Orientale vs. Jennnings

The Supreme Court heard oral argument in Orientale v. Jennings on April 24, 2019 – a case that could lead to new rules regarding remittitur and additur.  The New Jersey Civil Justice Institute (as well as several other organizations) submitted an amicus curiae brief addressing specific issues raised by the Court.

One of the Court’s main concerns is the standard the trial court should apply in setting the damages when granting a remittitur or additur – should the damages amount be the highest amount reasonably supported by the record (for remittitur), the lowest amount reasonably supported by the record (for additur); or a reasonable amount supported by the record in both contexts?  The parties and the various amici presented differing views on these questions.  NJCJI argued that the goal should be to arrive at a fair and reasonable award of damages for both remittitur and additur.  It highlighted that the alternative approach of awarding the “highest” or “lowest” amount, purportedly to comport with the intention of the jurors, is flawed; it is anomalous to attribute a rational, permissible motive to a jury’s damages award that, by definition, is “one no rational jury could have returned, . . . so wide of the mark and pervaded by a sense of wrongness that it shocks the judicial conscience.”  Cuevas v. Wentworth Group, 226 N.J. 480, 500 (2016).  Questioning from some of the Justices indicated they were sensitive to this concern.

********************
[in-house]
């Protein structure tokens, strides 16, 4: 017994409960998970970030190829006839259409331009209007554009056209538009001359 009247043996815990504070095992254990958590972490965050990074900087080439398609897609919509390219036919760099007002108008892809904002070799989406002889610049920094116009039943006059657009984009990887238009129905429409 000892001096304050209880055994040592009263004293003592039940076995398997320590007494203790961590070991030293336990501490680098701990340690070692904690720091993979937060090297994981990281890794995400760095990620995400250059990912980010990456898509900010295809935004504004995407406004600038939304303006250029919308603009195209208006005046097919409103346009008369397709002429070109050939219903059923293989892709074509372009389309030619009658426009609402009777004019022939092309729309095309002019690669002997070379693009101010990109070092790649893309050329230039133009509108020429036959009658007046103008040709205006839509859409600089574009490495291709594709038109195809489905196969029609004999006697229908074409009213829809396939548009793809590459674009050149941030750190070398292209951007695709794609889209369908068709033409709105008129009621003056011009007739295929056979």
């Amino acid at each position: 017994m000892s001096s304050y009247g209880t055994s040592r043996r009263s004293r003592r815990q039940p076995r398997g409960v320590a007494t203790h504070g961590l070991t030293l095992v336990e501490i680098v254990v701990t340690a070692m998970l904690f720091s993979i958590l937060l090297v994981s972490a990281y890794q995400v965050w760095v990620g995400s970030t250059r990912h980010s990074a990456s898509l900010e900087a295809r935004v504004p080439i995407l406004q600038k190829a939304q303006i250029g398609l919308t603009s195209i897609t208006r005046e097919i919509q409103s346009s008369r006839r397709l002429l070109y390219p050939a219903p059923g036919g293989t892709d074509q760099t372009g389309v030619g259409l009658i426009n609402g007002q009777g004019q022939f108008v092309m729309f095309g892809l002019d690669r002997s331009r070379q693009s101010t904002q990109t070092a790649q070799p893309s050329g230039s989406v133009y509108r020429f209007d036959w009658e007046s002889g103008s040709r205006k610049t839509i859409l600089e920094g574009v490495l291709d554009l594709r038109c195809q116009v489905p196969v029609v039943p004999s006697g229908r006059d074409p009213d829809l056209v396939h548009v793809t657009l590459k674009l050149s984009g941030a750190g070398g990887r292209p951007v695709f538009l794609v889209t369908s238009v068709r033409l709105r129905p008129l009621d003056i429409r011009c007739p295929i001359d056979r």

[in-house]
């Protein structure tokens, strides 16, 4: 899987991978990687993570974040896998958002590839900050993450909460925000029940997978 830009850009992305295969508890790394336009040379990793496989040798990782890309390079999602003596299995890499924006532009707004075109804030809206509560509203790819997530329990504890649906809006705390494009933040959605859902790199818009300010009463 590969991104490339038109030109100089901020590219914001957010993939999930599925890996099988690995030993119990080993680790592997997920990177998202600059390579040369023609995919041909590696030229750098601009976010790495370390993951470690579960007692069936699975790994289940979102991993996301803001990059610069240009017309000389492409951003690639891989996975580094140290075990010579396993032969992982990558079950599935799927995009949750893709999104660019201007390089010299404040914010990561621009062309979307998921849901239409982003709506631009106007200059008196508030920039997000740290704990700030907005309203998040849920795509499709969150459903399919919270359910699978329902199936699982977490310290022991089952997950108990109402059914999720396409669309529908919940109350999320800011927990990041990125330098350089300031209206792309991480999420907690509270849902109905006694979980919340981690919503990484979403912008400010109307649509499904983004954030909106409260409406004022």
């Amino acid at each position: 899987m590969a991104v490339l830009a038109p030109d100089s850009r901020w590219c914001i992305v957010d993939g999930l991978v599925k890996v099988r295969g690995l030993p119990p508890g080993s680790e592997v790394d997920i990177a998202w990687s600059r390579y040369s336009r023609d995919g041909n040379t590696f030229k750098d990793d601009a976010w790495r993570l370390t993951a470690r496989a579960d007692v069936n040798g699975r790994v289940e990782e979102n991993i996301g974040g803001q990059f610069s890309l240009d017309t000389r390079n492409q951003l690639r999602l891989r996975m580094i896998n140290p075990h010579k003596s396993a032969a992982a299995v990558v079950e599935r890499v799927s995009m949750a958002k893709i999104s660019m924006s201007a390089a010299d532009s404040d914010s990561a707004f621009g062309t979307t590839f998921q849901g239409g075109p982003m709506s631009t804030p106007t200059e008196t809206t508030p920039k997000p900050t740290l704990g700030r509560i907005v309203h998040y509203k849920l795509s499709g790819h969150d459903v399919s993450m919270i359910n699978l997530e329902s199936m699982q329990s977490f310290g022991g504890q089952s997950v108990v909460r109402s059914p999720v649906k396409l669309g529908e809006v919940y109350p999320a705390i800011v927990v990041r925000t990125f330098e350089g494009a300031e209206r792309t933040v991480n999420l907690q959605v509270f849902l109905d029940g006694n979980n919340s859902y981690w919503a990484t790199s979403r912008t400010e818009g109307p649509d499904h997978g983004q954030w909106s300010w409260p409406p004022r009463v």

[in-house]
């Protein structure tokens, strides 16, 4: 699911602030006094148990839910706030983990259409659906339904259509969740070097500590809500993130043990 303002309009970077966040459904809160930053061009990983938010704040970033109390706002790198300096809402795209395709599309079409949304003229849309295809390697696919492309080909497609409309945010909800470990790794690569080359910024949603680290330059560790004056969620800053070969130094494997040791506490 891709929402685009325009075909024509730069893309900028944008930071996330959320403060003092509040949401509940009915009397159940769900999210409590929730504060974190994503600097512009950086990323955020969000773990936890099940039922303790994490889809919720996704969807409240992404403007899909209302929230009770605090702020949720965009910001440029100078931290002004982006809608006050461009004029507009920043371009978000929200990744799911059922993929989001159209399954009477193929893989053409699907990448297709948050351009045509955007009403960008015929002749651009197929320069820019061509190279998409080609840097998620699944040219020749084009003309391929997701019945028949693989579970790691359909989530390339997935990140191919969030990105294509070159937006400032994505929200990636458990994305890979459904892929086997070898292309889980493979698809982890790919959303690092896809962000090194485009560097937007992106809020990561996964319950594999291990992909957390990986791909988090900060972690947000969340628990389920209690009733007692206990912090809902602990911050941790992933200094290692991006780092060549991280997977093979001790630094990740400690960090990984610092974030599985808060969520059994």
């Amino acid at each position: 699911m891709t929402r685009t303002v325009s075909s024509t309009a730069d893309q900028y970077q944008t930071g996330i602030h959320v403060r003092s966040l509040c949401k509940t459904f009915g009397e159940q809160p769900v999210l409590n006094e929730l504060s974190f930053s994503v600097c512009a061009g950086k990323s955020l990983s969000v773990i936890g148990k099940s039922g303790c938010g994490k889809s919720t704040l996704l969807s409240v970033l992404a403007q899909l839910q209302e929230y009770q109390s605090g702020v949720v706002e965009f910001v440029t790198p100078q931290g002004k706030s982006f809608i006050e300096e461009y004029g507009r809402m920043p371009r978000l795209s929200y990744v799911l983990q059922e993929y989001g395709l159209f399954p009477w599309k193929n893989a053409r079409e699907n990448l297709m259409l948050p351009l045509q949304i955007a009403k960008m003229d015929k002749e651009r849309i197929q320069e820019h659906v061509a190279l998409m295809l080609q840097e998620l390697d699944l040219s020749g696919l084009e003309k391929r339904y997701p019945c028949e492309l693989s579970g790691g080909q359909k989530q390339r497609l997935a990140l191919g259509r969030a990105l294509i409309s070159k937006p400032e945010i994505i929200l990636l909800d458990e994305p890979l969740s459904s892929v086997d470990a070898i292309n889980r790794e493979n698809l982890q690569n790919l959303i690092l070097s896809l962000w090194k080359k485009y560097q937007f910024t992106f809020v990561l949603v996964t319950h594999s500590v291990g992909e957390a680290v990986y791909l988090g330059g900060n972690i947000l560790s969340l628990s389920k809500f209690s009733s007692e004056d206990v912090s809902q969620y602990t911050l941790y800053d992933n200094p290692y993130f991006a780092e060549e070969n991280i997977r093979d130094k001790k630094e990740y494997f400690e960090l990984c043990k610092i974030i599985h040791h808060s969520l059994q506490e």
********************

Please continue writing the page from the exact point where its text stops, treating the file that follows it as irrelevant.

Ultimately, the Court appears most concerned with developing standards that will lead to the fairest results for the litigants, while at the same time advancing remittitur/additur’s salutary aims of avoiding the time, expense and uncertainty of retrials in cases where the verdict was patently wrong. 

Contributed by David Swerdlow, Partner at Windels Marx Lane & Mittendorf, LLP in New Brunswick, NJ. NJCJI wants to express our thanks for your help on the case.